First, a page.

The discovery of microplastics on the Qinghai-Tibet Plateau has led to unexpected revelations and shed light on the global transmission of pollutants.
A new study analyzing these tiny particles on the plateau and in other key regions found that microplastics pose a threat even to remote cryospheric (frozen) regions, according to the Northwest Institute of Eco-Environment and Resources, which is part of the Chinese Academy of Sciences.
"A copious amount of microplastics found on glaciers in the Qinghai-Tibet Plateau indicate they are transported over long distances from surrounding areas subject to heavy human emissions of pollutants," said Zhang Yulan, a researcher at NIEER and author of the study.
"Microplastics recorded in ice cores taken from glaciers in the Qinghai-Tibet Plateau can be used to reconstruct the historical variations in human activity, and they may be a new research topic in the future," Zhang added.
Microplastics have become one of the most pressing global environmental issues. The new study enhances understanding of their effects and means of arrival in cryospheric regions, and it also helps estimate their potential impact on the environment.
Microplastics usually refer to plastic fibers, film, fragments and micro-sized pieces less than 5 millimeters in size. They are widely found in water, soil, sediment, the atmosphere and even snow and ice, and their potential impact on the climate and environment is significant. Typical cryospheric regions, like the Arctic, Antarctic and the Qinghai-Tibet Plateau, are far removed from intensive human activity.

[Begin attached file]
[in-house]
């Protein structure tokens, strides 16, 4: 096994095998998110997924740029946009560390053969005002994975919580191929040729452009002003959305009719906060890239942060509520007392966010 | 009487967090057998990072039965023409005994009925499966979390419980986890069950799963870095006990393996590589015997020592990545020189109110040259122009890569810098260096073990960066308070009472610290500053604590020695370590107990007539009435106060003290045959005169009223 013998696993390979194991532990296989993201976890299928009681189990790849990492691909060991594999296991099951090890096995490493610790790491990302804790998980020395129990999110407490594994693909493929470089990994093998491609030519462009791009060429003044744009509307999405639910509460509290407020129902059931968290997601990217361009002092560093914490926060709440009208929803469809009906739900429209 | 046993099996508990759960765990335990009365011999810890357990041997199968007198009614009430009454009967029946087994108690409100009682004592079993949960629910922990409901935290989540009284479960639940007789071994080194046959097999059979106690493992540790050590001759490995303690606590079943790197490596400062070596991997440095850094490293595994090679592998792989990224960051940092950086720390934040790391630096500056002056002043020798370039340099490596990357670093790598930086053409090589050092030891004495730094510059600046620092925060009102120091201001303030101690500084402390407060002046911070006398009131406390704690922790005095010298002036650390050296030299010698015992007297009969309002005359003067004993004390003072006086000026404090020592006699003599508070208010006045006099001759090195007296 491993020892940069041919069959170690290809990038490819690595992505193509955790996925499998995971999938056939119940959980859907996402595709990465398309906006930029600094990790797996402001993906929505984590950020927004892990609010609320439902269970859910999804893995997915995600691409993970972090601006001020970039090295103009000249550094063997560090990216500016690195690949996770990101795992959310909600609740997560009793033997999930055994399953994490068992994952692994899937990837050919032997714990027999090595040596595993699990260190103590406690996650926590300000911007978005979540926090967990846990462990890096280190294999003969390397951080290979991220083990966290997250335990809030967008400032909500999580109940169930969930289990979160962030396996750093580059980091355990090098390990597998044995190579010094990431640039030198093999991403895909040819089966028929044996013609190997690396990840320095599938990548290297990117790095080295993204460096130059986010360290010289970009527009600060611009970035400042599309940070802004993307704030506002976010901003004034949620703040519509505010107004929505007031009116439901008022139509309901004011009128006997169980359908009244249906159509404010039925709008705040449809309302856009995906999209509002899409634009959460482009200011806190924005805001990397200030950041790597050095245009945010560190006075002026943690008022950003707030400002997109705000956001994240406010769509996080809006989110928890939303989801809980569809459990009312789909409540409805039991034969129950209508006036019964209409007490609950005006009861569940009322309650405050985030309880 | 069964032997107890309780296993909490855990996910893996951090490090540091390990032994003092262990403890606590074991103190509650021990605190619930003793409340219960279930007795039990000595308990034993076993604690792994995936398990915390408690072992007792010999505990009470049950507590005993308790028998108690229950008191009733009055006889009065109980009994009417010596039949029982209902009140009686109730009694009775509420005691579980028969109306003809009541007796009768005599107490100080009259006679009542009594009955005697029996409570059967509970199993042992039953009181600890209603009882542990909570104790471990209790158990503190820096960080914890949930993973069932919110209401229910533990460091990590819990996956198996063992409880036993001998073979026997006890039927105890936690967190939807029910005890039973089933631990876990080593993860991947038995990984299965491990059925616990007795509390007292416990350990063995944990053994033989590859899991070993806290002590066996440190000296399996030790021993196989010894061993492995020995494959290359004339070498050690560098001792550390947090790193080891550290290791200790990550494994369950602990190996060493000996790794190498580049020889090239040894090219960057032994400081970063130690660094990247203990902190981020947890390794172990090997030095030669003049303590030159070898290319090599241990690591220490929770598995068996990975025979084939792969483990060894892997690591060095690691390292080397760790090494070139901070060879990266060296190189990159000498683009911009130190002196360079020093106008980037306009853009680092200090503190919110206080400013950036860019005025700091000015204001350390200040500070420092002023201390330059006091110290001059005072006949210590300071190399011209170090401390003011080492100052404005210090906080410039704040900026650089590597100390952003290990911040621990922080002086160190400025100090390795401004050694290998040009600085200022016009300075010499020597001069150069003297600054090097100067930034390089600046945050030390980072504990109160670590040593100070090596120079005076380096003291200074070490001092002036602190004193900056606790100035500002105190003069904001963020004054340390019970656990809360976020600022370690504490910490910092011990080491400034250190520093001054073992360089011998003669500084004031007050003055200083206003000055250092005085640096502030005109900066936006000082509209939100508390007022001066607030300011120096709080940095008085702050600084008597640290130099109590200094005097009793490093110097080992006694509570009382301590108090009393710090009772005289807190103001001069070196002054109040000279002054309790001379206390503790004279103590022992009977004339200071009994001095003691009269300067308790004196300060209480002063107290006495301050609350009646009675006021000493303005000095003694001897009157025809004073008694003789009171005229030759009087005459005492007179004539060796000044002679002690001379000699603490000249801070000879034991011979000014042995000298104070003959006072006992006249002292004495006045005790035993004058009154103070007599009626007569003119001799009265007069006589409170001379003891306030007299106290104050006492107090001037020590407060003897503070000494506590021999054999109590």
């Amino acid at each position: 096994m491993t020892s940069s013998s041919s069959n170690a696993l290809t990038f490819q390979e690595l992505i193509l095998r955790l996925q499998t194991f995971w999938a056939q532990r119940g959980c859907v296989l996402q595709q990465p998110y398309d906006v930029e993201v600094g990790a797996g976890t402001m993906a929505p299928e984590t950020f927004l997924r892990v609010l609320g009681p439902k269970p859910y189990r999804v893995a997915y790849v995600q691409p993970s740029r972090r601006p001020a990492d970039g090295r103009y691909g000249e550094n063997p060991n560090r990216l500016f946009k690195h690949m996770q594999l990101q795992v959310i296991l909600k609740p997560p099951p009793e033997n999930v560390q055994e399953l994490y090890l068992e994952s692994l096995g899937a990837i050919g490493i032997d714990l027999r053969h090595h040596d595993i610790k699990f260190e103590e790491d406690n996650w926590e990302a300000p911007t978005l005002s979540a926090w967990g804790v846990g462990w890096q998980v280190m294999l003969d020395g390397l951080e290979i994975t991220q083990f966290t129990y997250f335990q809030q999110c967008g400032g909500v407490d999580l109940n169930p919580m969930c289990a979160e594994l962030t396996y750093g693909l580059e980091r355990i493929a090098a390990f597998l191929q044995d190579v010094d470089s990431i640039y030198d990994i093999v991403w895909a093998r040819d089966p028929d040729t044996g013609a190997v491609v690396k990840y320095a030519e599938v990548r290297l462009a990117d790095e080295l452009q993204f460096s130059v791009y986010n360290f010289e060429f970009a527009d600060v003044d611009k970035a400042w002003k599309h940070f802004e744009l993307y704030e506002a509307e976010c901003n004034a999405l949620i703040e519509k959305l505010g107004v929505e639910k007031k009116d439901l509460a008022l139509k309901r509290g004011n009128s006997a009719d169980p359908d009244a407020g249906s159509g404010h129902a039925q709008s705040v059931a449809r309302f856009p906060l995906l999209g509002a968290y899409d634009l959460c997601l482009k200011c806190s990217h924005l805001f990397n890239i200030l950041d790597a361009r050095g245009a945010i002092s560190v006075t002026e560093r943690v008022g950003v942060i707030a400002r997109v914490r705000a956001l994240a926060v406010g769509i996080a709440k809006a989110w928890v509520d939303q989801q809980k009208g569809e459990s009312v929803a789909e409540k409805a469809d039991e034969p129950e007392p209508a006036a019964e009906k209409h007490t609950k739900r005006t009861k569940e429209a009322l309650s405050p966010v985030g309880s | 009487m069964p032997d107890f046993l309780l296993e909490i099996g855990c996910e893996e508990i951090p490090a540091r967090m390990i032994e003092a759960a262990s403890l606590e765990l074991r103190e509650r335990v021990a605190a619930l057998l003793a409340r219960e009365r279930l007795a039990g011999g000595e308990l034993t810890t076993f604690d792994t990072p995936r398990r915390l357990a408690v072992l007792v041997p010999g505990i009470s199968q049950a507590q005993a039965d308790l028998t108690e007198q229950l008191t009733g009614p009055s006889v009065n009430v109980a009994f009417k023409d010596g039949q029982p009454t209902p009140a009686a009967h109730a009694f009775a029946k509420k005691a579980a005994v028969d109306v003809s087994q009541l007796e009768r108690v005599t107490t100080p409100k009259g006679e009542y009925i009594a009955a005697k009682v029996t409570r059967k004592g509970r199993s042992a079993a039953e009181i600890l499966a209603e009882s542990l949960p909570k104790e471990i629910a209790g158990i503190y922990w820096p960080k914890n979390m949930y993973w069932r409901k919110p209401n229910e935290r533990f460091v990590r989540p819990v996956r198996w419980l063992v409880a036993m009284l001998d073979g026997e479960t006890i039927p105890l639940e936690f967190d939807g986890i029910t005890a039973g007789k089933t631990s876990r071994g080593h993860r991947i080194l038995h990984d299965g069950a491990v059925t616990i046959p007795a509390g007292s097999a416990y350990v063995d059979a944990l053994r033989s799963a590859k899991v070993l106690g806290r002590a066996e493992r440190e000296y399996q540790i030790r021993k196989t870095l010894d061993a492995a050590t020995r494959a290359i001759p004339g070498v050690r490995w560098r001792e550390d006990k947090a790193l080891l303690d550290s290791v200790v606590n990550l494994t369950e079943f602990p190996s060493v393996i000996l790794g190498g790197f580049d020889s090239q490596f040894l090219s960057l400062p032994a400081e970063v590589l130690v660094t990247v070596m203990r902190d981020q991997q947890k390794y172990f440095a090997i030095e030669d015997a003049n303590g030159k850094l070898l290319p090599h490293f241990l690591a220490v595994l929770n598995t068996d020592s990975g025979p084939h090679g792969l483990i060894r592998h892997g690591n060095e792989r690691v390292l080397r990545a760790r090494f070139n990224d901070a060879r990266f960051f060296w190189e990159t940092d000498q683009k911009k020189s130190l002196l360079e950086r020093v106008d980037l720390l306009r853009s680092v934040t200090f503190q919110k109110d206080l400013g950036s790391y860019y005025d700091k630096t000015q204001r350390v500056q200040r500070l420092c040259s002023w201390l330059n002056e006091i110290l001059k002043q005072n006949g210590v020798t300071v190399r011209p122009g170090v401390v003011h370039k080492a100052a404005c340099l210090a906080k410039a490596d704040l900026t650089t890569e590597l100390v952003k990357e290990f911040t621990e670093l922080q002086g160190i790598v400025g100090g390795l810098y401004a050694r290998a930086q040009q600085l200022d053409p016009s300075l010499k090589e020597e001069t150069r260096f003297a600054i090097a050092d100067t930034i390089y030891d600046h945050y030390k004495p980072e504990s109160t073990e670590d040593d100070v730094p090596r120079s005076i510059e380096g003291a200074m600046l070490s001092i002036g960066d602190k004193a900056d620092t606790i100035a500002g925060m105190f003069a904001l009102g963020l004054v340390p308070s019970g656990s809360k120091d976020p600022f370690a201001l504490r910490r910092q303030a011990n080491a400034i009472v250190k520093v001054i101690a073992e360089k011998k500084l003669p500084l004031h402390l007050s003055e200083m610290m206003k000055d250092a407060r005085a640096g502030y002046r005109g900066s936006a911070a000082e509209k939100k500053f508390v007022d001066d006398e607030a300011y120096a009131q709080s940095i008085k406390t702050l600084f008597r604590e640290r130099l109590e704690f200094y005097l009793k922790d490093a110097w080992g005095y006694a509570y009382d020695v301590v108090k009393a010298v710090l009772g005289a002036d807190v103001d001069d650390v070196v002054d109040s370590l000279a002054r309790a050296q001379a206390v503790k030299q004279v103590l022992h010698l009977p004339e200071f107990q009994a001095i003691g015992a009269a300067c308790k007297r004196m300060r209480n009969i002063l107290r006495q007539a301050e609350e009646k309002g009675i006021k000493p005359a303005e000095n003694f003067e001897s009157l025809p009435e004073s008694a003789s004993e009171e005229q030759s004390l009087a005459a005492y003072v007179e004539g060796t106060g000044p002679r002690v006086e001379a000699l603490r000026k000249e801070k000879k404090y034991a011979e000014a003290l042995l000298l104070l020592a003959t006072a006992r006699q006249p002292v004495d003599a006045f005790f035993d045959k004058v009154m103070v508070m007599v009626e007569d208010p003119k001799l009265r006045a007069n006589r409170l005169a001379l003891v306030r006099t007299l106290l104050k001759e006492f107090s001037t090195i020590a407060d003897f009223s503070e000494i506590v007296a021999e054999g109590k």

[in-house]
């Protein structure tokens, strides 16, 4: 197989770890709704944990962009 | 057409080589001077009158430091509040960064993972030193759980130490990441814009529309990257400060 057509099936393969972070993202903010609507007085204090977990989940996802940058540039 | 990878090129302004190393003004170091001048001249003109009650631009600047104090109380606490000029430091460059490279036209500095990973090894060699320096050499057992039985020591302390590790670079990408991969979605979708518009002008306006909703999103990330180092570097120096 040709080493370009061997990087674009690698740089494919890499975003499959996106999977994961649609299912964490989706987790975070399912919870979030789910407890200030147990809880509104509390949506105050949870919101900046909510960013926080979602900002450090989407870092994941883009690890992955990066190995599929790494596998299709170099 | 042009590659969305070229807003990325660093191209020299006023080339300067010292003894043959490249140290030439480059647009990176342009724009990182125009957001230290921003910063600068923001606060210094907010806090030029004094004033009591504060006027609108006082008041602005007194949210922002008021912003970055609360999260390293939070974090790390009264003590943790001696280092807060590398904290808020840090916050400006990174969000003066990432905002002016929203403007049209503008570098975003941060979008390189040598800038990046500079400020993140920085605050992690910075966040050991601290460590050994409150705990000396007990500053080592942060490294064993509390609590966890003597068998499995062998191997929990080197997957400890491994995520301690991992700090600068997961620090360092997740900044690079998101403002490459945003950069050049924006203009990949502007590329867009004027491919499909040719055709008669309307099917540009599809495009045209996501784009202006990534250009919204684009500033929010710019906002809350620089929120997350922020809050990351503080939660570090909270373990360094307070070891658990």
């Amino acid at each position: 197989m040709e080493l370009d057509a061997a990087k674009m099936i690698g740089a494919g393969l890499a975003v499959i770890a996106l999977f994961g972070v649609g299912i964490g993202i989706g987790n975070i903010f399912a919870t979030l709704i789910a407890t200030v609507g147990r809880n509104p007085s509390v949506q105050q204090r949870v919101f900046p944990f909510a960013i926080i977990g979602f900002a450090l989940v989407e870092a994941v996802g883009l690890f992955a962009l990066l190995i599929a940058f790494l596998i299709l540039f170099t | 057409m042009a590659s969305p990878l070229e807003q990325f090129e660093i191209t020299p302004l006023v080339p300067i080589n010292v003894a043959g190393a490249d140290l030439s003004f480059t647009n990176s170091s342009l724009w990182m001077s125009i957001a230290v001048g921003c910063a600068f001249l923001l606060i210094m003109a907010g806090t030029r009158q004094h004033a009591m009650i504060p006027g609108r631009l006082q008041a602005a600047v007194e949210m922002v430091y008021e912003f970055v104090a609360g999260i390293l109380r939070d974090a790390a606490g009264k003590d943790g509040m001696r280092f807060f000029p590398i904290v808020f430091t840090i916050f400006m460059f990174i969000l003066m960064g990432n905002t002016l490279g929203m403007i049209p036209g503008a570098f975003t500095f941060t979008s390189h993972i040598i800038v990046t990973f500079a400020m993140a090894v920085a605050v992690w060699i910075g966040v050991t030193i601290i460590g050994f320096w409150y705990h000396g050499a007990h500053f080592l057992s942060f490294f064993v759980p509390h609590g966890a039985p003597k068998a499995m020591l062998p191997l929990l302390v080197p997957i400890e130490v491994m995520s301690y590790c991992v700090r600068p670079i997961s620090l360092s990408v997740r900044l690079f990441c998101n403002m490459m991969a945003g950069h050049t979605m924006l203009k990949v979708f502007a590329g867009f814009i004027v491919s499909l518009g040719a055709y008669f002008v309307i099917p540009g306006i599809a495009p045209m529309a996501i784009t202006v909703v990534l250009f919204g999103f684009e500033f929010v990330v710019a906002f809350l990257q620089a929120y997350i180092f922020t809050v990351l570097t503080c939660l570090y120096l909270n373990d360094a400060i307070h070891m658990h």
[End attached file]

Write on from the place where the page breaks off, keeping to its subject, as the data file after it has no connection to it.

"The Qinghai-Tibet Plateau and other major cryospheric regions are considered the ideal laboratory for investigating the source, transmission and impact of pollutants," Zhang said.
The researchers from NIEER have conducted a series of studies on the issue in tandem with researchers at domestic and international institutions.
Their findings have been published in the Earth-Science Review, Science of The Total Environment and Environmental Pollution journals.
The researchers found microplastics widely distributed in snow and ice, river water and surface soil in these remote regions, their presence due in large part to long-range atmospheric transport.
They also found that microplastic concentrations in snow and ice differed from one to four orders of magnitudes, depending on sampling and measurement methods.
"Systematic sampling and measurement methods would help establish the microplastics data set in snow, ice, soil and other environmental matrices. It is also of importance in promoting the comprehensive investigation of microplastic pollution globally," Zhang said.